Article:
Study Reveals Link Between TBI and Aggressive Driving

aggressive driverA new study conducted by Canadian researchers has identified a link between people with traumatic brain injuries (TBI) and a likeliness to engage in aggressive driving behavior. After studying thousands of driving records from people who have suffered a TBI, it was found that these drivers are more likely to engage in aggressive actions like yelling at and threatening other drivers.

The study defines a traumatic brain injury as any form of trauma to the brain that causes a loss of consciousness for five minutes or longer or requires an overnight visit to a hospital. According to the Centers for Disease Control, leading causes of TBI include falls, blunt trauma caused by being hit in the head with something, and auto accidents.

There is already an established link between mental illness and substance abuse with aggressive driving, but this was the first study to examine the link with TBI.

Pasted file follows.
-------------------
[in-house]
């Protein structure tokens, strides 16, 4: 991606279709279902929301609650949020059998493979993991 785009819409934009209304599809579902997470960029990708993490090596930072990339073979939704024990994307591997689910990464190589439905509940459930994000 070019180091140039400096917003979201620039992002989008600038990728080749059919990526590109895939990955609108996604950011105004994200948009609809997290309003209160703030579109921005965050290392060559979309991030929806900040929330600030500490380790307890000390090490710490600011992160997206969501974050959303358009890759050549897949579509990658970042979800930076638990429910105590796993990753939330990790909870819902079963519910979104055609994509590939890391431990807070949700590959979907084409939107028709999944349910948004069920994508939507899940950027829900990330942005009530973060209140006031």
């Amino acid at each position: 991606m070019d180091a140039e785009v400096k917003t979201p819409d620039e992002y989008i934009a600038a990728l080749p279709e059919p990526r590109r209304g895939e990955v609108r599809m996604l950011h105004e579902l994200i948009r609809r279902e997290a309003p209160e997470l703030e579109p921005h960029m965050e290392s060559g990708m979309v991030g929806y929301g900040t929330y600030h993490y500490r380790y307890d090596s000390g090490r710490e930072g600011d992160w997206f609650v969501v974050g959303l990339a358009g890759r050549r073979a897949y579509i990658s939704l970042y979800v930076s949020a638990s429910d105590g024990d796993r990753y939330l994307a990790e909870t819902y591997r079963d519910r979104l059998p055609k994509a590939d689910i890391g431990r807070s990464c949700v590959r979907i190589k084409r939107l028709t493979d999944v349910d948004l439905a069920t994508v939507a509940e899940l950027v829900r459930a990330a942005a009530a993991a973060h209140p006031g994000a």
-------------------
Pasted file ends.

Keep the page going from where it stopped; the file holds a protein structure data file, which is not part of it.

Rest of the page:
Researchers conducted interviews and analyzed driving records and other data on 4,000 Canadian adults between the ages of 18 and 97.

Although a causal relationship cannot yet be established, the study did find that those who have had a traumatic brain injury are more likely to have engaged in aggressive driving behaviors in the last year. They were also at a greater risk for being involved in a car crash.

The results suggest that brain function has a significant impact on cognitive processes, which are required when driving. Through further studies of TBIs and other brain-related injuries and impairments, there may be an opportunity for better understanding the relationship between cognitive functioning and dangerous driving behaviors.

If you are injured by an aggressive driver, our experienced Knoxville, TN auto accident attorneys can help you understand your legal options and get the compensation you deserve. A personal injury attorney from our firm can also help to guide you through the entire litigation process.

Call (865) 247-0080 to speak with a representative today.